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People v. Hoover

ILLINOIS APPELLATE COURT — SECOND DISTRICT


JUNE 6, 1973.

THE PEOPLE OF THE STATE OF ILLINOIS, PLAINTIFF-APPELLANT,

v.

MERLE HOOVER, DEFENDANT-APPELLEE.

APPEAL from the Circuit Court of Ogle County; the Hon. ALAN CARGERMAN, Judge, presiding.

MR. PRESIDING JUSTICE GUILD DELIVERED THE OPINION OF THE COURT:

A complaint was filed by the State on July 31, 1972, charging the defendant with the sale and delivery of alcoholic beverages to a person not of age in violation of Ill. Rev. Stat. 1971, ch. 43, sec. 131. Twenty-six days later, August 25, 1972, the State's Attorney moved for a continuance on the grounds of non-availability of his witnesses. The trial court on motion of defendant dismissed the cause stating among other things: "Well, I'll deny the motion for continuance on the facts as stated here. It's a close question but that will be the judgment of the court * * * the State not being ready to proceed, the defendant's motion to dismiss for want of prosecution will be granted."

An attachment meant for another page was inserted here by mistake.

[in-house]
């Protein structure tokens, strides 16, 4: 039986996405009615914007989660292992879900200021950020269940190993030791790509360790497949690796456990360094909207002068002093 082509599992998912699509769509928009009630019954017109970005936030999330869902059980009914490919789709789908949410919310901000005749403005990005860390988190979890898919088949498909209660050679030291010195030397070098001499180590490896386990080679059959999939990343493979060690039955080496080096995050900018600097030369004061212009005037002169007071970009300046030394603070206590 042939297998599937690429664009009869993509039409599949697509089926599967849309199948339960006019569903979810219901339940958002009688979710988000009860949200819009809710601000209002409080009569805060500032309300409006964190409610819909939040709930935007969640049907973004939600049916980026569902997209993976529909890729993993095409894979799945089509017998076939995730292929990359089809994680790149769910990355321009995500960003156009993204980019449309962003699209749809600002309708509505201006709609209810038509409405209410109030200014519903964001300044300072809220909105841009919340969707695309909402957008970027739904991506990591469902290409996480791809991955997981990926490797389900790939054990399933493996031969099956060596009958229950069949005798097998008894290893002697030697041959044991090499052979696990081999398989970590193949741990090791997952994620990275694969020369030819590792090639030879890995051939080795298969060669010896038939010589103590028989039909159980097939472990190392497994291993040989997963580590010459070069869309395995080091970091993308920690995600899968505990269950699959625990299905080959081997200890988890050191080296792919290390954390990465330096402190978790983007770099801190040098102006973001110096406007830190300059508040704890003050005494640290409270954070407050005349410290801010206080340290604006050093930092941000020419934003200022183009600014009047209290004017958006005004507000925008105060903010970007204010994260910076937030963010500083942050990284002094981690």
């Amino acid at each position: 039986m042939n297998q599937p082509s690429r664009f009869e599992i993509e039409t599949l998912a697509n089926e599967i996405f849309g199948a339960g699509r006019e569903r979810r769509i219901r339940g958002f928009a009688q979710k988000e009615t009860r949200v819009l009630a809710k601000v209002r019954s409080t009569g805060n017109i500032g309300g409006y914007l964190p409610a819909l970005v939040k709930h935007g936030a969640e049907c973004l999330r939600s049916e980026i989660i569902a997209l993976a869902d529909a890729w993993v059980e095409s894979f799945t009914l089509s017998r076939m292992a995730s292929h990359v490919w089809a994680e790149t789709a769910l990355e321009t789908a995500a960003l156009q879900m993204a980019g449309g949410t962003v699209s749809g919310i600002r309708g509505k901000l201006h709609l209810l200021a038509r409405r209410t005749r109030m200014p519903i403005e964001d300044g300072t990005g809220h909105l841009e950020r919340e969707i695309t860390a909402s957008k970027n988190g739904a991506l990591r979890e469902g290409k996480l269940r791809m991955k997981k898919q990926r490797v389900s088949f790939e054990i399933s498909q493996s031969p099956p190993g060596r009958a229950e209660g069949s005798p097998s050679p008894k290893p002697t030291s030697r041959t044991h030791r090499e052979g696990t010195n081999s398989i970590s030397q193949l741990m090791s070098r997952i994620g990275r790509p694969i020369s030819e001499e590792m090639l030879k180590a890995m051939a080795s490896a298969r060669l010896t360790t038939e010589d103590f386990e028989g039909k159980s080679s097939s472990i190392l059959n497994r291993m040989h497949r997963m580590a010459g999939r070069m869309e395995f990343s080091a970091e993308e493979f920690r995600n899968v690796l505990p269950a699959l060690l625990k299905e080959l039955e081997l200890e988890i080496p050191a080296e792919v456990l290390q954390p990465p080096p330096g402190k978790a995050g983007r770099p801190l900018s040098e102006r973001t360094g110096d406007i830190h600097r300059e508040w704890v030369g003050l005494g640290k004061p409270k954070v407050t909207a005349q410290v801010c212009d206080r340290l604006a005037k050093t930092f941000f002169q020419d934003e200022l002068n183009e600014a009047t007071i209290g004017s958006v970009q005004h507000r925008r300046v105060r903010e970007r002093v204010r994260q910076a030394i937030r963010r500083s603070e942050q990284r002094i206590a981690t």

• 1, 2 We do not deem it necessary to discuss the facts herein. The judgment of the trial court in discharging the defendant was improper. The only grounds authorizing the discharge of a defendant without trial are found in the Code of Criminal Procedure, Ill. Rev. Stat. 1971, ch. 38, sec. 114-1. In a most similar case, People v. Barksdale (1969), 110 Ill. App.2d 163, the trial court dismissed the criminal case for want of prosecution upon the defendant's motion. In that case the witnesses were non-available and the court specifically held that the trial court has no power to dismiss the indictment except on the grounds set forth in the Code of Criminal Procedure, Ill. Rev. Stat. 1971, ch. 38, sec. 114-1. In People v. Shick (1968), 101 Ill. App.2d 377, the court stated exactly the same thing. In a recent case in this court, People v. Guido (1973), 11 Ill. App.3d 1066, we stated that "A dismissal for want of prosecution does not come within any of the statutory grounds set forth in Section 114-1." We adhere to that opinion.

• 3 Defendant also contends that the "State did not subscribe to the statute which requires the clerk of the trial court to send a notice of appeal to the defendant as well as counsel for the defendant." We consider this argument specious. The defendant has filed an appearance and answer in this court and the argument is without merit. The fault, if any, lies with the clerk of the circuit court, not with the appellant.

We therefore reverse the order of dismissal and remand the case to the trial court for further proceedings consistent with this opinion.

Reversed and remanded.

T. MORAN and SEIDENFELD, JJ., concur.

19730606

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